| Notoungulata, Toxodontidae, Toxodonta, Toxodon, Nesodon|
Mixotoxodon ("mixture Toxodon") is an extinct genus of notoungulate of the family Toxodontidae inhabiting South America, Central America and parts of southern North America during the Pleistocene, from 1,800,000—23,000~25,000 BCE.
Mixotoxodon is known by fragmentary remains, usually mandible fragments and teeth. Although the general appearance probably was very similar to another toxodontid from the Pleistocene, the better known Toxodon, their fossils shown that the outer borders of the symphysis in the lower jaw don't diverge anteriorly, and the incisors form a semicircular structure that protrude less than the incisors of Toxodon; the snout was cylindrical, instead of the broad hippo-like muzzle of Toxodon. The straight snout and the narrow lower incisors closely packed, suggest that this animal had a different feeding strategy compared to their southern relative, although the teeth of both genera was adapted to deal with abrasive food. It was a rhino-sized animal, with a weight of up to 3.8 tonnes, which make it the largest member of Notoungulata.
Mixotoxodon is known from a single species M. larensis. Mixotoxodon is the only notoungulate known to have migrated out of South America during the Great American Interchange. Its fossils have been found in northern South America, in Central America, in Veracruz and Michoacán, Mexico (with a possible find in Tamaulipas), and eastern Texas, USA. The genus was also one of the last surviving notoungulates, along with related genera such as the better-known Toxodon. The name refers to the fact that Mixotoxodon combines characteristics typical of different toxodontid subfamilies.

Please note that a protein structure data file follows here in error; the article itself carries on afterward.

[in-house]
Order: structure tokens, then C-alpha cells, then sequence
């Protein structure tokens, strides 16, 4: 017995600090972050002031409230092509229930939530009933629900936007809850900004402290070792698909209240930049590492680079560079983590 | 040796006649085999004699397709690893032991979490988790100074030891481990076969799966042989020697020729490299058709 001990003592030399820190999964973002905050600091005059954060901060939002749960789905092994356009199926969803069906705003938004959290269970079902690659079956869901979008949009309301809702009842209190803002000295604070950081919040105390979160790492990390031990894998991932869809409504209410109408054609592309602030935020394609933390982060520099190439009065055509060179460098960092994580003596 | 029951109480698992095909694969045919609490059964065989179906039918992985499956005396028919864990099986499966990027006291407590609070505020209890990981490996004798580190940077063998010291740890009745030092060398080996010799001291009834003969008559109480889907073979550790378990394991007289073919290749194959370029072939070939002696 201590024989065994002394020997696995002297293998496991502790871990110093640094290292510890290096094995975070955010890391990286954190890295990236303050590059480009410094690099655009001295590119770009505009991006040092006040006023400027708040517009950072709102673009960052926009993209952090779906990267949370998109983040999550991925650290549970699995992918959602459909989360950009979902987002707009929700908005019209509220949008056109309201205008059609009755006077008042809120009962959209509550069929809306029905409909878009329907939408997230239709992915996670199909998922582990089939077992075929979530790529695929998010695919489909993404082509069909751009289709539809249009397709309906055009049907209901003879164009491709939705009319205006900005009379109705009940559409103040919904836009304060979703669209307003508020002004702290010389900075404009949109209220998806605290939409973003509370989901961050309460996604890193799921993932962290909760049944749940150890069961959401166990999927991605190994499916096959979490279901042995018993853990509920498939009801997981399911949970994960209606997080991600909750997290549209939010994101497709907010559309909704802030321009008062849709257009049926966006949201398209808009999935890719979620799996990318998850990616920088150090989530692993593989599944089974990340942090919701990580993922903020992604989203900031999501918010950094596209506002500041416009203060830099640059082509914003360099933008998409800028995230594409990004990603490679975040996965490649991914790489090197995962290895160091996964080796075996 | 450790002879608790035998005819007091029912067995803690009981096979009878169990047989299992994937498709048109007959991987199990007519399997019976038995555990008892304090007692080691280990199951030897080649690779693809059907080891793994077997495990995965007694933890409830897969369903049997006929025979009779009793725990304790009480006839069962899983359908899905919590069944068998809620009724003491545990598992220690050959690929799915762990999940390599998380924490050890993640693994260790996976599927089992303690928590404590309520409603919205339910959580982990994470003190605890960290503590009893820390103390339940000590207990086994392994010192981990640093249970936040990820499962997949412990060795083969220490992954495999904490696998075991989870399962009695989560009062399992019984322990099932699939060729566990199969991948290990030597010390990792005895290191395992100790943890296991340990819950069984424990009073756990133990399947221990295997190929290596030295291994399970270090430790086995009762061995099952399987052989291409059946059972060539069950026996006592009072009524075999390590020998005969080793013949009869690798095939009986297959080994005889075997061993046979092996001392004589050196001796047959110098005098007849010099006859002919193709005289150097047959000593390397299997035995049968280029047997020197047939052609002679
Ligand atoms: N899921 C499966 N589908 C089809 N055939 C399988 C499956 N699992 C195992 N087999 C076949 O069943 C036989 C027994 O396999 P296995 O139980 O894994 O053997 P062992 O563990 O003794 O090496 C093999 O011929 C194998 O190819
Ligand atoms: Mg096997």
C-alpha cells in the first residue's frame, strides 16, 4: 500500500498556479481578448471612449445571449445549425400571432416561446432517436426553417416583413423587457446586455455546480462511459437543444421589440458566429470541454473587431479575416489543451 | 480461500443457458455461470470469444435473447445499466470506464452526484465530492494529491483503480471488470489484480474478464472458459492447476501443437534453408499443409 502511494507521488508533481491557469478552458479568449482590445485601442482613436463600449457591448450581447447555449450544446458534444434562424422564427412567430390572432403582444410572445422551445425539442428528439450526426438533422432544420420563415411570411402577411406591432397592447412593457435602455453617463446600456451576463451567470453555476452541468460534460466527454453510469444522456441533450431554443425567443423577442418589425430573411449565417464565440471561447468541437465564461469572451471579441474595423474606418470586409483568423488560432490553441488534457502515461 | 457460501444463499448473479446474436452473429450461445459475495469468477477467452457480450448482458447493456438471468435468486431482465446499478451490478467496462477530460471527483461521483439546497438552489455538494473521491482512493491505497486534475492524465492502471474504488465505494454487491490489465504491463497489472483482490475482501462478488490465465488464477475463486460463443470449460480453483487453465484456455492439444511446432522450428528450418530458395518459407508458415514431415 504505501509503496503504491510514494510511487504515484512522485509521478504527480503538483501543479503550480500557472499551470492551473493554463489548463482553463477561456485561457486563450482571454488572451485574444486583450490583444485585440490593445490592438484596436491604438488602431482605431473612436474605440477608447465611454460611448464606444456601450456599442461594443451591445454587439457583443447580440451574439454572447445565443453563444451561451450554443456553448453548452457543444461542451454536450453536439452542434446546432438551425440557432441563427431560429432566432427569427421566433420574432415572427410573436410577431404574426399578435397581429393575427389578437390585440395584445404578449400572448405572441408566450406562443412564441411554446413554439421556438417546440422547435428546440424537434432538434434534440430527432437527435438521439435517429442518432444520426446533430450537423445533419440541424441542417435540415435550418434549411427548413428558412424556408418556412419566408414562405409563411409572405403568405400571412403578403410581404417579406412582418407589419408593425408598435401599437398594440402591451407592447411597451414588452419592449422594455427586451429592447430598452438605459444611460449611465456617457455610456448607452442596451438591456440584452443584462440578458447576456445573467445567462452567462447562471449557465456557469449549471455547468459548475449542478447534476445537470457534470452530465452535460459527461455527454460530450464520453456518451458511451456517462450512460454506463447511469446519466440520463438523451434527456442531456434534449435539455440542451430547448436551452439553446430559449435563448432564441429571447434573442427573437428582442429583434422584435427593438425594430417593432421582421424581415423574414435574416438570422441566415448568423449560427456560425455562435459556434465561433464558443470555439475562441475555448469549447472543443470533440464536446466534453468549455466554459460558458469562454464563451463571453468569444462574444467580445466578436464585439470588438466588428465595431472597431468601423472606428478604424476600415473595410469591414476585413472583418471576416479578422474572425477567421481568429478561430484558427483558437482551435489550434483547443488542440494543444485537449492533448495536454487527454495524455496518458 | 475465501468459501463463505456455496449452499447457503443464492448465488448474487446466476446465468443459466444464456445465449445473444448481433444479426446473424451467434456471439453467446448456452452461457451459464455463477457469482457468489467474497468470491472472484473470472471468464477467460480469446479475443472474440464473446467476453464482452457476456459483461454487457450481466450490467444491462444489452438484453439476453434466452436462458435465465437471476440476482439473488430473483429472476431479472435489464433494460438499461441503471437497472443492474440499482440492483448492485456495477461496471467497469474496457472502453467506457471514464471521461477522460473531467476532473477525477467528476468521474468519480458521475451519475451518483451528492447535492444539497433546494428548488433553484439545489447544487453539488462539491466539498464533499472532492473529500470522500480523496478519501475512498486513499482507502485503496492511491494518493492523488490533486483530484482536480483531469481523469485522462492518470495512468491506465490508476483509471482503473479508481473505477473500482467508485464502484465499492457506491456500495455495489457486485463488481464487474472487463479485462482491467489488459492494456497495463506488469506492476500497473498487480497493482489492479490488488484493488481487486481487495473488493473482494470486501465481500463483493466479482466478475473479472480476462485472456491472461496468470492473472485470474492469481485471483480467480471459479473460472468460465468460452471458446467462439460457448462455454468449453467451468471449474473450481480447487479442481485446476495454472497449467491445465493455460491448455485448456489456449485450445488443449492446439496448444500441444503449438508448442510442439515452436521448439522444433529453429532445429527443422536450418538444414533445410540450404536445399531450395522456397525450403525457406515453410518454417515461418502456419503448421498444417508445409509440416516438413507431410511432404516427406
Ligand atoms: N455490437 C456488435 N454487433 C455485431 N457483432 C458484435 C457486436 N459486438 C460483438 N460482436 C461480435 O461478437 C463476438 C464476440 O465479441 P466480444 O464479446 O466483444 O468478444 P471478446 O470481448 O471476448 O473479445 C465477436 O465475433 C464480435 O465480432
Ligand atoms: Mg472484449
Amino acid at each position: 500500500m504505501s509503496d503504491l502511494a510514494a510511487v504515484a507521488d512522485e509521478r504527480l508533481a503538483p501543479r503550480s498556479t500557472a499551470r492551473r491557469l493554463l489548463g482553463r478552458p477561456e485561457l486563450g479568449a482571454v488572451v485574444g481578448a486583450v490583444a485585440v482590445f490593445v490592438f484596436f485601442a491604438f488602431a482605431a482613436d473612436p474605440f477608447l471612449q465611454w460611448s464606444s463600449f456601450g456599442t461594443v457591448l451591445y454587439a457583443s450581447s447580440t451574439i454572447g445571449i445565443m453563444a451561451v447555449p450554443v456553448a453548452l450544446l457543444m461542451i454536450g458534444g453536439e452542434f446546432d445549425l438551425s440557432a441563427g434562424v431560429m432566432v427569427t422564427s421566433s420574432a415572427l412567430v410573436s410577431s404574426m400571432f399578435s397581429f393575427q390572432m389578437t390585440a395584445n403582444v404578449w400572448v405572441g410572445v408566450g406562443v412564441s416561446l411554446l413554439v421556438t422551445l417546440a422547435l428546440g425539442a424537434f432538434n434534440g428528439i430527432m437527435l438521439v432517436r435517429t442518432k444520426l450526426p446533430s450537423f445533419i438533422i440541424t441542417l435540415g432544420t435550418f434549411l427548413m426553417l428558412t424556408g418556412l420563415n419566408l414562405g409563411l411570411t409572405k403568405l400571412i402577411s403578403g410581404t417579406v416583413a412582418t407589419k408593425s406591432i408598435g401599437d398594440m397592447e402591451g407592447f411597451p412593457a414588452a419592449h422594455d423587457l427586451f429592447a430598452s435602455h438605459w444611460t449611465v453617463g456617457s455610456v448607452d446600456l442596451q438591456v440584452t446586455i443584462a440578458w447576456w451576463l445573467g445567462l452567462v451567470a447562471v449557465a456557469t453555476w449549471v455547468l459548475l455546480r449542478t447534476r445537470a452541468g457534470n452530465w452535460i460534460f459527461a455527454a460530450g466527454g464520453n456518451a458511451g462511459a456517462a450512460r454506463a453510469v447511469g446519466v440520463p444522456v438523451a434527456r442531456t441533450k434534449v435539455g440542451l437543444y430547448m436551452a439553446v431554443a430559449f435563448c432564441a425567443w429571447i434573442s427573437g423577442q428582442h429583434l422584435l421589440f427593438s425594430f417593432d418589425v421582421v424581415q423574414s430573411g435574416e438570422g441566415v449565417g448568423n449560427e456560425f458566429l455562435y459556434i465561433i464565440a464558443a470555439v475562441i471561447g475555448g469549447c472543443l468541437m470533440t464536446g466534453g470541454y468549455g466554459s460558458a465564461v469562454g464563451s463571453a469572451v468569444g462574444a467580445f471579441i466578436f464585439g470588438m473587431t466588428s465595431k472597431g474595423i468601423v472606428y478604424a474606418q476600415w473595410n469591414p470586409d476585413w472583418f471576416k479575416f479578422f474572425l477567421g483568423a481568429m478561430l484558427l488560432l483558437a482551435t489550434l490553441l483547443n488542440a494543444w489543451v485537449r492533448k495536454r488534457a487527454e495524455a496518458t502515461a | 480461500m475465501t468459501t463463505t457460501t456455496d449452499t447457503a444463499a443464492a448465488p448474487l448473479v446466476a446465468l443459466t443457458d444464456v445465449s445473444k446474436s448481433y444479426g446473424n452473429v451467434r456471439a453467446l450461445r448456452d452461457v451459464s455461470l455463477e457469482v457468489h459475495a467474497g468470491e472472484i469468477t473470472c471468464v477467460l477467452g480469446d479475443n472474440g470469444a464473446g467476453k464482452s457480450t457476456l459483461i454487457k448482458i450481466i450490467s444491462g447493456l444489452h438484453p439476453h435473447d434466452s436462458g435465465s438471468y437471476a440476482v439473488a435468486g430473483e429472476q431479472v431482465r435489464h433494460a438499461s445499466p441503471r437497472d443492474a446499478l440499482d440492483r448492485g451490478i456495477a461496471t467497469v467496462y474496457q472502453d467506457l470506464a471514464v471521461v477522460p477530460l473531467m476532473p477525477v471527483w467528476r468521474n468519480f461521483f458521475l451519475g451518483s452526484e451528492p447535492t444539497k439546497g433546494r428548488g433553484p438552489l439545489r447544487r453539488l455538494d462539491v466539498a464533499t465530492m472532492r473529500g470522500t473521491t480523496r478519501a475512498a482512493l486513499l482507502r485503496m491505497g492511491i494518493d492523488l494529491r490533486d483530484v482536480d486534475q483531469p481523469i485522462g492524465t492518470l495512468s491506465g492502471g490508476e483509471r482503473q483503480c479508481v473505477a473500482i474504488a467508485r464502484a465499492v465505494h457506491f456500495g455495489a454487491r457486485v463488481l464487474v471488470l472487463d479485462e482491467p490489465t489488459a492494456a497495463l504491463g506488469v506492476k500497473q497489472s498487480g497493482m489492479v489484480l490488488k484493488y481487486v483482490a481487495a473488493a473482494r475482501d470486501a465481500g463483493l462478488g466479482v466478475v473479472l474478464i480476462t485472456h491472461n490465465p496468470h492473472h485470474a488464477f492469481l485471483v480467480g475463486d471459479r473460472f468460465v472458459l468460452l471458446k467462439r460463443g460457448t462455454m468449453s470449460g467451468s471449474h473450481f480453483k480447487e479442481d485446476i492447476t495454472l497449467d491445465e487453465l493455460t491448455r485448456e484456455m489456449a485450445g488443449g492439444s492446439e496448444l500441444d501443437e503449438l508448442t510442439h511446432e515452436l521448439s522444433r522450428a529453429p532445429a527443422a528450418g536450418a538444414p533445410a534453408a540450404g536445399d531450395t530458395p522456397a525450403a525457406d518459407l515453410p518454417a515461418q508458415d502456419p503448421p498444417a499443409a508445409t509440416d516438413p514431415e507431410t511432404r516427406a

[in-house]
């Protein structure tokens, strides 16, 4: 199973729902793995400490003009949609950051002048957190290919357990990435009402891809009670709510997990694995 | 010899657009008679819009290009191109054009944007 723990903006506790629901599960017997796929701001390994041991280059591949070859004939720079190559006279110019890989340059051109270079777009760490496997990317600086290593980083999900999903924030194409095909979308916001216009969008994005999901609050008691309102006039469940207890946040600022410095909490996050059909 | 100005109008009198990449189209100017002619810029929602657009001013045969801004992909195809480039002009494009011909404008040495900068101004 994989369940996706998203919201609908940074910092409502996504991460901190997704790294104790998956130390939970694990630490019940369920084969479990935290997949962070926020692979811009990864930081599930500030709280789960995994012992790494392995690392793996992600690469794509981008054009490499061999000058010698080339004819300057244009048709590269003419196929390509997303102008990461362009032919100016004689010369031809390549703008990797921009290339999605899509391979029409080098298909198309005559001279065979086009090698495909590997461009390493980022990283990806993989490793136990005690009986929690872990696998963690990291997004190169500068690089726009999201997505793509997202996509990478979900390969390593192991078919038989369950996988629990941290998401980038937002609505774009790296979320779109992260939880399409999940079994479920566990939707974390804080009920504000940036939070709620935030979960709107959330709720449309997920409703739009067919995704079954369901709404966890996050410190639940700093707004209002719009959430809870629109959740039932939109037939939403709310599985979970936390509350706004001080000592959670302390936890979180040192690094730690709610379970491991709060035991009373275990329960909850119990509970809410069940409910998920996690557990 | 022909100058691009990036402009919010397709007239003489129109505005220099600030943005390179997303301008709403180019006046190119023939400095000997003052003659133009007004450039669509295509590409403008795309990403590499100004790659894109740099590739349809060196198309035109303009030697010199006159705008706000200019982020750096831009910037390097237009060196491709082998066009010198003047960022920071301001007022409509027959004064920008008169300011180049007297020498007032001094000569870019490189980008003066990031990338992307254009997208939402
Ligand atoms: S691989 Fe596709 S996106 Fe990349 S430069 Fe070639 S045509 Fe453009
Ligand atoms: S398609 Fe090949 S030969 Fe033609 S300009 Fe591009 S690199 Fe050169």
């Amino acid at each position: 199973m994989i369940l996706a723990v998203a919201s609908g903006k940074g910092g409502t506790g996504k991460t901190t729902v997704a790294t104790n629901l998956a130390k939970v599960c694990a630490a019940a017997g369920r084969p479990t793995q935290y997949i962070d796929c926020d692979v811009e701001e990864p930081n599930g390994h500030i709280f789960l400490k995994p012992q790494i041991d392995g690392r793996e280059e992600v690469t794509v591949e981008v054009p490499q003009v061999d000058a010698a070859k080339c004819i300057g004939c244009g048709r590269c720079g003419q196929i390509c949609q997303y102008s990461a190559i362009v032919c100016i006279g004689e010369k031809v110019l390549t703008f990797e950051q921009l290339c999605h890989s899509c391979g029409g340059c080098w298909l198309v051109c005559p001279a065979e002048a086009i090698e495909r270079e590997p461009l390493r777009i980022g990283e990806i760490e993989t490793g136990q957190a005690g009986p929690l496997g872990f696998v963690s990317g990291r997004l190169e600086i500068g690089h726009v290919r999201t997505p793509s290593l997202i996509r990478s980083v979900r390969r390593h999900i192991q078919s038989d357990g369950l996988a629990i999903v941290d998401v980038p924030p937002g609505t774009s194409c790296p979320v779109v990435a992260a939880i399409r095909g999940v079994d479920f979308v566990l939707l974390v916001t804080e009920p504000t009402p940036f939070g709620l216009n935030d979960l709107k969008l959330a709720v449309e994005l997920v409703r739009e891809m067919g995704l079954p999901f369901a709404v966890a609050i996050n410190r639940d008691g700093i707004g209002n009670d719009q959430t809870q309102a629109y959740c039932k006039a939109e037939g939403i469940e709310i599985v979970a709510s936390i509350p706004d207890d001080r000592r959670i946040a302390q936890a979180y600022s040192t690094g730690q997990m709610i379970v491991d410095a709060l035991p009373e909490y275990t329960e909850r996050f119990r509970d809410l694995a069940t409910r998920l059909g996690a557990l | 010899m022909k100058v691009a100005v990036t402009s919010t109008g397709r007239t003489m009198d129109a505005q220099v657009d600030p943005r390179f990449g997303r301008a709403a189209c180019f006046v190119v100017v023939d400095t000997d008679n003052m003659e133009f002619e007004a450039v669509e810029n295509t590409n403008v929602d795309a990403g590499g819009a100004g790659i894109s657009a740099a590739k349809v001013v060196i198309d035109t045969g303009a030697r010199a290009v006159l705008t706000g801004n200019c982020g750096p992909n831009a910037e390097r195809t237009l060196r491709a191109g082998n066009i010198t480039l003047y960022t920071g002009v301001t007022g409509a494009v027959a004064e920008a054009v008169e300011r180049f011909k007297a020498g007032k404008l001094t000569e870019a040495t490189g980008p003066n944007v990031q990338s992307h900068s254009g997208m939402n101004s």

The cladogram below is based in the study made by Analía Forasiepi and colleagues (2014), showing the position of Mixotoxodon inside Toxodontidae:
This list indicates the countries and places where Mixotoxodon fossils have been found. The list follows Rincón, 2011, unless otherwise indicated:United States
Harris County, Texas
La Estribera, Veracruz (Polaco et al., 2004).
Santa Amelia River, Petén Department (Woodburne,1969).
Yeroconte, Lempira department (Webb and Perrigo,1984)
Orillas del Humuya, Comayagua department.
Tomayate, San Salvador department (Cisneros, 2005)
Barranca del Sisimico, San Vicente department.
Hormiguero, San Miguel department (Webb and Perrigo, 1984).
El Bosque, Estelí department (Leidy, 1886).
Bajo de los Barrantes, Alajuela province (Laurito, 1993; Valerio, 1939; Spencer et al., 1997).
Ocú, Herrera Province (Gazin, 1956).
Chívolo, Magdalena department (Porta 1959; Villarroel and Clavijo, 2005).
Mene de Inciarte, Zulia State (Rincón, 2011)
Quebrada Ocando, Falcón State (Bocquentin-Villanueva, 1984)
Muaco, Falcón State (Royo y Gómez, 1960, Bocquentin-Villanueva, 1979)
Cerro Misión, Falcón State (Rincón, 2004)
Zumbador Cave, Falcón State
Agua Viva del Totumo, Lara State (Karsten, 1886)
San Miguel, Lara Sate (Van Frank, 1957)
El Tocuyo, Lara State
El Breal de Orocual, Monagas State (Rincón et al., 2009)
Juruá River, Acre State (Paula Couto, 1982; Rancy, 1981)
Cara Cara, Beni Department (Hoffstetter, 1968).
Dique Los Quiroga, Santiago del Estero.